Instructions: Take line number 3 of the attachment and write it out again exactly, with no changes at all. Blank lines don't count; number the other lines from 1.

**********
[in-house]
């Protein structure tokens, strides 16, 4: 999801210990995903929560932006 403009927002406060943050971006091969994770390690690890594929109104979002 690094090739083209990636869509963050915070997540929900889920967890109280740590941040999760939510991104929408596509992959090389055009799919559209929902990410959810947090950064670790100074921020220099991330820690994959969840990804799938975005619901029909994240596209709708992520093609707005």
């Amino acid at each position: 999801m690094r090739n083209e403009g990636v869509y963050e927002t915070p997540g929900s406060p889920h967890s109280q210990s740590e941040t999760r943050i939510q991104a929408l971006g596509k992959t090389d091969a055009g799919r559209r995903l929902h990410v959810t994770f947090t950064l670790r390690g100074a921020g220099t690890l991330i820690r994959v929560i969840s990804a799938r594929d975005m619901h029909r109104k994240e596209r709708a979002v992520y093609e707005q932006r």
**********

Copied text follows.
């Amino acid at each position: 999801m690094r090739n083209e403009g990636v869509y963050e927002t915070p997540g929900s406060p889920h967890s109280q210990s740590e941040t999760r943050i939510q991104a929408l971006g596509k992959t090389d091969a055009g799919r559209r995903l929902h990410v959810t994770f947090t950064l670790r390690g100074a921020g220099t690890l991330i820690r994959v929560i969840s990804a799938r594929d975005m619901h029909r109104k994240e596209r709708a979002v992520y093609e707005q932006r």